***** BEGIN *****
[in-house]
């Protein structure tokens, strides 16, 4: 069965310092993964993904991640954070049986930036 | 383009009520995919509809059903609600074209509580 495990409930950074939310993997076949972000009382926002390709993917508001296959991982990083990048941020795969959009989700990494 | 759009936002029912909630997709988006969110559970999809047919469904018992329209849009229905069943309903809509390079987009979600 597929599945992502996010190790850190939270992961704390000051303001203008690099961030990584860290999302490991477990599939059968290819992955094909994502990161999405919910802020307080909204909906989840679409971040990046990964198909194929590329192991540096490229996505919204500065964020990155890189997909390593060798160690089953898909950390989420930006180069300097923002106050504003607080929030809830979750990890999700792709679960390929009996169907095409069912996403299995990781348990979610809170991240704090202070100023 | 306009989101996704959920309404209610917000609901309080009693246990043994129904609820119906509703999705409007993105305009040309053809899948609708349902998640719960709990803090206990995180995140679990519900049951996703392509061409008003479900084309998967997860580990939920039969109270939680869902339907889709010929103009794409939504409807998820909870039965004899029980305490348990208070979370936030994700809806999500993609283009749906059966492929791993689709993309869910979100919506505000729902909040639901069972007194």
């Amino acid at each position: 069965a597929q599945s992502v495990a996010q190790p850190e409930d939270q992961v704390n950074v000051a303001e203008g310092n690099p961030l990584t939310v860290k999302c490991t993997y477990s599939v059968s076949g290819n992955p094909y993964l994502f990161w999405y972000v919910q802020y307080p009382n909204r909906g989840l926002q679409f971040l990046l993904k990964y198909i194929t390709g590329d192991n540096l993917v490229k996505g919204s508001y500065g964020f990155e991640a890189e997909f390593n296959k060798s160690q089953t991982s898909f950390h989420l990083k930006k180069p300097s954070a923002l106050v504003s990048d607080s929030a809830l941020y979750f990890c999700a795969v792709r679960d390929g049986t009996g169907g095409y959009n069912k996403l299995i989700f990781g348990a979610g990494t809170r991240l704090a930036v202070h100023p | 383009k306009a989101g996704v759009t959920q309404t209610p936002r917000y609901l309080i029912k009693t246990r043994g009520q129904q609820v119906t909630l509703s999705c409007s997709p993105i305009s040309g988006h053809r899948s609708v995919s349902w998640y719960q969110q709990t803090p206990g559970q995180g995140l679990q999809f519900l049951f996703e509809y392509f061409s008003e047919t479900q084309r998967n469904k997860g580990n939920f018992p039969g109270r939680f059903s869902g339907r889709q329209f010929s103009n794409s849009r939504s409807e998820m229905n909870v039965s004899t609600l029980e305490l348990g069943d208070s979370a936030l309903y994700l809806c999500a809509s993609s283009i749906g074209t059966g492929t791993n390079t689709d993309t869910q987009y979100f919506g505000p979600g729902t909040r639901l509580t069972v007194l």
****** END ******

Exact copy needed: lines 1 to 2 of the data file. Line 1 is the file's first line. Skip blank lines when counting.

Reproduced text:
[in-house]
């Protein structure tokens, strides 16, 4: 069965310092993964993904991640954070049986930036 | 383009009520995919509809059903609600074209509580 495990409930950074939310993997076949972000009382926002390709993917508001296959991982990083990048941020795969959009989700990494 | 759009936002029912909630997709988006969110559970999809047919469904018992329209849009229905069943309903809509390079987009979600 597929599945992502996010190790850190939270992961704390000051303001203008690099961030990584860290999302490991477990599939059968290819992955094909994502990161999405919910802020307080909204909906989840679409971040990046990964198909194929590329192991540096490229996505919204500065964020990155890189997909390593060798160690089953898909950390989420930006180069300097923002106050504003607080929030809830979750990890999700792709679960390929009996169907095409069912996403299995990781348990979610809170991240704090202070100023 | 306009989101996704959920309404209610917000609901309080009693246990043994129904609820119906509703999705409007993105305009040309053809899948609708349902998640719960709990803090206990995180995140679990519900049951996703392509061409008003479900084309998967997860580990939920039969109270939680869902339907889709010929103009794409939504409807998820909870039965004899029980305490348990208070979370936030994700809806999500993609283009749906059966492929791993689709993309869910979100919506505000729902909040639901069972007194």